Golden: Study Finds New Yorkers More Likely To Beat Parking Violations If Plead Not Guilty In Person
Brooklyn- State Senator Martin J. Golden (R-C-I, Brooklyn) today announced the findings of a study conducted at his request by the New York City Independent Budget Office finding that New Yorkers are more likely to be found not guilty for parking violations when they appeal in person as opposed to by mail.
The survey results show a significant difference in outcomes between in-person hearing and hearings-by-mail in 2005. Respondents were 32 percent more likely to be found guilty in a hearing by mail than in an in-person hearing, and 18 percent were less likely to be found not guilty.
Those responding by mail were 40.6% of the time found not guilty, 38.8% of the time found guilty, with 17.8% of these fines reduced and 2.8% mitigated. Those responding in person were 49.4% of the time found not guilty, 29.4% of the time found guilty, and 19.8% of the fines responded to in person were reduced with 1.4% mitigated.
Senator Marty Golden stated, "For all New York motorists who have often wondered which method of appeal is better, this study has allowed us to learn which way in fact is better to plead not guilty to a parking violation. I encourage New Yorkers to appeal in person the parking violations which you firmly believe to be not guilty for. The numbers do not lie."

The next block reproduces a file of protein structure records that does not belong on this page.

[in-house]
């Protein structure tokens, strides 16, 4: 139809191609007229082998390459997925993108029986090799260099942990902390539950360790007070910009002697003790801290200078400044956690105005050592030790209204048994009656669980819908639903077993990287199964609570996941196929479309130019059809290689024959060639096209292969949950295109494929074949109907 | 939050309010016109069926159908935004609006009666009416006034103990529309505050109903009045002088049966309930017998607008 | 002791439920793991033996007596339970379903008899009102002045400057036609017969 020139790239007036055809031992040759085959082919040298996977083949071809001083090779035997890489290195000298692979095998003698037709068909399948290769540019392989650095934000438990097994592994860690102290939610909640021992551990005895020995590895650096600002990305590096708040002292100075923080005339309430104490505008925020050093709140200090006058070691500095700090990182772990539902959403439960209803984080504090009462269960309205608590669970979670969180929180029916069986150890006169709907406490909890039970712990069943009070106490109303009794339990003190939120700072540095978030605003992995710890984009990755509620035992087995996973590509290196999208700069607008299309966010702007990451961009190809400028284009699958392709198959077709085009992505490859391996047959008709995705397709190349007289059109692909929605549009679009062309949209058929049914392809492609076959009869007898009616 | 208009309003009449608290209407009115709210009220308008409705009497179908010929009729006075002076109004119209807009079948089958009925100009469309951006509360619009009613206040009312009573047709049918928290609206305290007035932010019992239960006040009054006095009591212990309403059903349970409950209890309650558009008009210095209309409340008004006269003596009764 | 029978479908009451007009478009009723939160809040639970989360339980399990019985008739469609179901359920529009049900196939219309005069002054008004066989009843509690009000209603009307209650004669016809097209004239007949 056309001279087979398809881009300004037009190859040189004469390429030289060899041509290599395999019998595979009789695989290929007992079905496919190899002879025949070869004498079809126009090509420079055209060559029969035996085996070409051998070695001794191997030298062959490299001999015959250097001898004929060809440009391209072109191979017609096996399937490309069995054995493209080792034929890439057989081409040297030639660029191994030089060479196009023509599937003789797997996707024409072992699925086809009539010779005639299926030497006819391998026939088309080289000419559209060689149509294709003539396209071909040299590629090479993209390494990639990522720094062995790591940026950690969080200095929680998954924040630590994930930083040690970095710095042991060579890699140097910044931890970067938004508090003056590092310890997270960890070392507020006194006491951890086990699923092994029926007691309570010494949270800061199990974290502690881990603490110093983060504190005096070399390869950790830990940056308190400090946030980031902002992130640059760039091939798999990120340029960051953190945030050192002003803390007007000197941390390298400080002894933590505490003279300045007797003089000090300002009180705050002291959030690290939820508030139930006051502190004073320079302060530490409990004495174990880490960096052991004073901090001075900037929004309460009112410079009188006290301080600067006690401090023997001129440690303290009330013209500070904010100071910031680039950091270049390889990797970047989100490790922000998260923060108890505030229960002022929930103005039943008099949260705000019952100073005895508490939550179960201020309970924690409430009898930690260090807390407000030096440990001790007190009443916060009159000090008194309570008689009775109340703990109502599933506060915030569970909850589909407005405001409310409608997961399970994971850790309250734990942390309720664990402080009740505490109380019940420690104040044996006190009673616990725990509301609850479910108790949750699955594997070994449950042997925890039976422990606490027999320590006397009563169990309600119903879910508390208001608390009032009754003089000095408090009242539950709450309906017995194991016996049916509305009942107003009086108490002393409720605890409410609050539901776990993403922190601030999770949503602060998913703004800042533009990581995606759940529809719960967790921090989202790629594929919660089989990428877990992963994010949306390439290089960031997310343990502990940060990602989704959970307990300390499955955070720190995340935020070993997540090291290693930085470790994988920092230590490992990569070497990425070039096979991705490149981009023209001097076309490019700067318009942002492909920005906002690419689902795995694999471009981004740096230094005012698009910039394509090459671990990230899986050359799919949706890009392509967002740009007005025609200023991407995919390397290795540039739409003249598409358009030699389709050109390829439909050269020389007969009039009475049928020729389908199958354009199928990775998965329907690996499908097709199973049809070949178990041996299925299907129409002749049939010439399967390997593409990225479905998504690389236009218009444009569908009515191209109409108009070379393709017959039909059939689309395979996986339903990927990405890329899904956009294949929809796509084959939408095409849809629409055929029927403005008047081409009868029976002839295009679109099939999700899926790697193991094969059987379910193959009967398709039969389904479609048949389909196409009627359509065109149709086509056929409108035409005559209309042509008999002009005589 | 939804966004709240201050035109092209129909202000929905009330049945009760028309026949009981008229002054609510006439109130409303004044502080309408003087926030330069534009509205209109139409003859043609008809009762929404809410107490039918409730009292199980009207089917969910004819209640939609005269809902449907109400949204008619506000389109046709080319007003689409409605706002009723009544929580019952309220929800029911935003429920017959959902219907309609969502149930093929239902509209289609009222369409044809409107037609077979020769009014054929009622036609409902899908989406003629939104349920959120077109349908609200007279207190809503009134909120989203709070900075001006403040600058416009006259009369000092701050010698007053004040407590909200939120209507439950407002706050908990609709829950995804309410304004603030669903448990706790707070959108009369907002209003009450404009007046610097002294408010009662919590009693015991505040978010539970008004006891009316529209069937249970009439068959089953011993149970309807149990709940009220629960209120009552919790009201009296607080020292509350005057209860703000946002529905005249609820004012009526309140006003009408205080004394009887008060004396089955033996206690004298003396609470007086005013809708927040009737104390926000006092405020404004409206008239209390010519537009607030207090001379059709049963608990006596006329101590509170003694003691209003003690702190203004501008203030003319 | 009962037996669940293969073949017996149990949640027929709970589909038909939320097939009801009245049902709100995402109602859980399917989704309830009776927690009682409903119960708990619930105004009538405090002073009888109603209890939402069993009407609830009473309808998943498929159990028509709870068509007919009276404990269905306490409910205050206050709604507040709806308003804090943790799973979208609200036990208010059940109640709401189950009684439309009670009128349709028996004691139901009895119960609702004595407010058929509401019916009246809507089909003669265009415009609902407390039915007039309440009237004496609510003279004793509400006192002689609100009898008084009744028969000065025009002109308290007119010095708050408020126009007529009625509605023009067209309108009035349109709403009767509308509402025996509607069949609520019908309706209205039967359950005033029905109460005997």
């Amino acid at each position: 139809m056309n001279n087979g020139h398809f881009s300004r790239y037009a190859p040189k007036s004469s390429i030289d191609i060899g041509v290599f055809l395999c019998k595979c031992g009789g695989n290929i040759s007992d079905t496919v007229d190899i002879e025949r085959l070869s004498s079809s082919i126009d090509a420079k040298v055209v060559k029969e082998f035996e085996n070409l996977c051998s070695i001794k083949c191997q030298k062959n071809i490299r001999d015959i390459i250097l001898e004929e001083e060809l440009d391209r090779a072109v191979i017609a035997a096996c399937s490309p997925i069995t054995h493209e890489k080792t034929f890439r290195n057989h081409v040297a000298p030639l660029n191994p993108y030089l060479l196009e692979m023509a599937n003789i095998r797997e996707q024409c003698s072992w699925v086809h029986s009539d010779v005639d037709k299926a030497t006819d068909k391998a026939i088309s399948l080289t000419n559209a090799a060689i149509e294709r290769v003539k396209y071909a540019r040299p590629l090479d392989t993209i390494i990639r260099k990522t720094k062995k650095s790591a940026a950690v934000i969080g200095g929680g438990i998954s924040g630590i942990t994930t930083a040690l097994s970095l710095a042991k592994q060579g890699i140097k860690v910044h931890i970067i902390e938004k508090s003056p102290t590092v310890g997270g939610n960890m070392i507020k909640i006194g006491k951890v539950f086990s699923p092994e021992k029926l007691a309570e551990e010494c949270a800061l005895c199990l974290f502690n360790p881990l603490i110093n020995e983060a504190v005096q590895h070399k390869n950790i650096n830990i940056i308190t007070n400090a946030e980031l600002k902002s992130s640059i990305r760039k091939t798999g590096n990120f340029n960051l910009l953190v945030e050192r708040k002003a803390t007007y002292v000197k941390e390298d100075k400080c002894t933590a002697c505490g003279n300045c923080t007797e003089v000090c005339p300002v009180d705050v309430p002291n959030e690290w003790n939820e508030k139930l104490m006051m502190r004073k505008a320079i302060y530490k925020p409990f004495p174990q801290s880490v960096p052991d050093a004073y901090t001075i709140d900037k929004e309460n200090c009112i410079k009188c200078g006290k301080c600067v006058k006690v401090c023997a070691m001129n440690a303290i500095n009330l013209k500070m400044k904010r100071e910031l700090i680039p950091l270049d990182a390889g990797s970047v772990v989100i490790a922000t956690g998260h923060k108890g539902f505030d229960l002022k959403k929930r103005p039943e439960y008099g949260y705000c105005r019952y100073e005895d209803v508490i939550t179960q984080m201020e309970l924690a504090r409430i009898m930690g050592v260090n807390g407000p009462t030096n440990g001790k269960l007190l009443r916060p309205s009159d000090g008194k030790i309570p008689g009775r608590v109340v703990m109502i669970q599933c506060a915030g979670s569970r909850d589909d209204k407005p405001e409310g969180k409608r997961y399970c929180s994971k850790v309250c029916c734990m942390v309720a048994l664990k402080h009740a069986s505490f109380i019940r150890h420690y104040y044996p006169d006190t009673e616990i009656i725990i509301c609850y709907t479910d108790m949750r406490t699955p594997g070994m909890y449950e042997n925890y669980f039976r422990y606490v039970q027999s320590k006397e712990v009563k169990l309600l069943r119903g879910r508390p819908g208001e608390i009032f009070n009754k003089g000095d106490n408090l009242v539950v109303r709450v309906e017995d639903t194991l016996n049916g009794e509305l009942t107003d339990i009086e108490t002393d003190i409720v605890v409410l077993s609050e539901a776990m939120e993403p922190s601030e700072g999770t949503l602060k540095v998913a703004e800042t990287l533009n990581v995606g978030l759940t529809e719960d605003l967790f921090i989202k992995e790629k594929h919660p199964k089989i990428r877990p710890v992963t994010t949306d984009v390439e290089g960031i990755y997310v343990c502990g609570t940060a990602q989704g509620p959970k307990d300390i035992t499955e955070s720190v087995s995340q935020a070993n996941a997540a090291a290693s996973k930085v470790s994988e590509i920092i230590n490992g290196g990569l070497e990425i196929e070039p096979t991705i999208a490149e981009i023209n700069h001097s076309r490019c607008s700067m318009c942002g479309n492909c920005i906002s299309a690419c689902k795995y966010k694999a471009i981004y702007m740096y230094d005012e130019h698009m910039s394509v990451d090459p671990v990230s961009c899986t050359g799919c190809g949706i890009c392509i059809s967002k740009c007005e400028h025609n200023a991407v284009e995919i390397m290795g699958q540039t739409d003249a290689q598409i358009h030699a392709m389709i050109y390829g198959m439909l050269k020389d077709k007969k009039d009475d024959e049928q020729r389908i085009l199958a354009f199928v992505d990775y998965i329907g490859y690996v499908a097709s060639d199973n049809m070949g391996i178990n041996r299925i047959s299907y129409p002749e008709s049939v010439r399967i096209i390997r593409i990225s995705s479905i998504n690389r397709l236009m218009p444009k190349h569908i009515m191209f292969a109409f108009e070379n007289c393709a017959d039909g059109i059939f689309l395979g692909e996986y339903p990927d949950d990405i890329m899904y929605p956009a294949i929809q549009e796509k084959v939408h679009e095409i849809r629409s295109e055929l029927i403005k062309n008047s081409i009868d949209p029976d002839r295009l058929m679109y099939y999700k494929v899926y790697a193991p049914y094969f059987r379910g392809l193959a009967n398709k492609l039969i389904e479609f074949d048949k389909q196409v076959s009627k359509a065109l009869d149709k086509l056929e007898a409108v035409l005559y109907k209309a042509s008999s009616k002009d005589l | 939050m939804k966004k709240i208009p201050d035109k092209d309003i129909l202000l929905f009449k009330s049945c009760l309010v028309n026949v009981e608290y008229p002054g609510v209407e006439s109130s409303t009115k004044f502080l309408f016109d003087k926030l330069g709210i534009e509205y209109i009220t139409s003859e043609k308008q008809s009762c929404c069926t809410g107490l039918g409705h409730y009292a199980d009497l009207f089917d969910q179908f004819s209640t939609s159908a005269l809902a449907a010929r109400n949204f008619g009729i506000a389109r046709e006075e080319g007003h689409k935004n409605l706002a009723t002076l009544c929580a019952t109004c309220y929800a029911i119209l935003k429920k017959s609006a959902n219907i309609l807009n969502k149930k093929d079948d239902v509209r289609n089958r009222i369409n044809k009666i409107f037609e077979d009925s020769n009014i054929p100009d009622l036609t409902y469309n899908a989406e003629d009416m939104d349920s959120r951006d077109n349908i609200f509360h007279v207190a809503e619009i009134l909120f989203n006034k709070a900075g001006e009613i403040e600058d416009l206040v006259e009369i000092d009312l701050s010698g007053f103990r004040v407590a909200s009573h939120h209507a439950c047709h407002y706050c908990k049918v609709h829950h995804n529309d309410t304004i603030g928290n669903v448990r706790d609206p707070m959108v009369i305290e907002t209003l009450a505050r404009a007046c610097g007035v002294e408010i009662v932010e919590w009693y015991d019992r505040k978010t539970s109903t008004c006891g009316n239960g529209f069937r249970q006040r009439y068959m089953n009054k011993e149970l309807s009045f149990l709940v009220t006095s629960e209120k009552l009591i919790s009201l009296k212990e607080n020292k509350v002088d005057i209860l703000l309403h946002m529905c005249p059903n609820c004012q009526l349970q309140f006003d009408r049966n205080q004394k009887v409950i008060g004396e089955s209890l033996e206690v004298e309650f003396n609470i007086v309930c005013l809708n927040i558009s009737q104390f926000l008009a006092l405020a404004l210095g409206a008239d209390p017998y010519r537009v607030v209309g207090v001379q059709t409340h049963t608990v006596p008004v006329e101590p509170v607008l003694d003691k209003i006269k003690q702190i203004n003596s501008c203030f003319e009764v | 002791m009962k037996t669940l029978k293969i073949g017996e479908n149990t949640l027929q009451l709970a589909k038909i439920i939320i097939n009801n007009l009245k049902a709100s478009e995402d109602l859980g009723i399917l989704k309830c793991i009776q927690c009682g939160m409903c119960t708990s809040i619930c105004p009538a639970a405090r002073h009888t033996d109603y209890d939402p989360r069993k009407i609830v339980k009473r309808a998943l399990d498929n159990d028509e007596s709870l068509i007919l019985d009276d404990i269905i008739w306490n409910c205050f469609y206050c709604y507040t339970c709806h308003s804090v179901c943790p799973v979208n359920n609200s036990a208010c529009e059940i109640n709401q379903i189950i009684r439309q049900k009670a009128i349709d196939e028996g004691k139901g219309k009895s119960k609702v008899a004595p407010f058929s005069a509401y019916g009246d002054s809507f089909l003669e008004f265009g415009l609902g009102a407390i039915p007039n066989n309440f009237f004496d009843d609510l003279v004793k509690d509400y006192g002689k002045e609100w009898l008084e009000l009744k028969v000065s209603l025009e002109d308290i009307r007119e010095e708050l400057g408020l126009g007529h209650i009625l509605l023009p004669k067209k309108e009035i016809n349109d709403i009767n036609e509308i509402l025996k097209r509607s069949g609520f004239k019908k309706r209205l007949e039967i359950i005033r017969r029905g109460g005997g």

The survey indicated that there were approximately 1.2 million parking violations hearings for non-commercial vehicles in the calendar year 2005. Another 400,000 were requested but ultimately not heard either because the violation was dismissed as defective, or because the respondent opted to plead guilty and pay a lower fine under a new settlement program.
Hearings may be held in person before an administrative law judge on a walk-in basis at one of the Department of Finance’s five borough-based business centers. The waiting time for walk-in hearings now averages 45 minutes.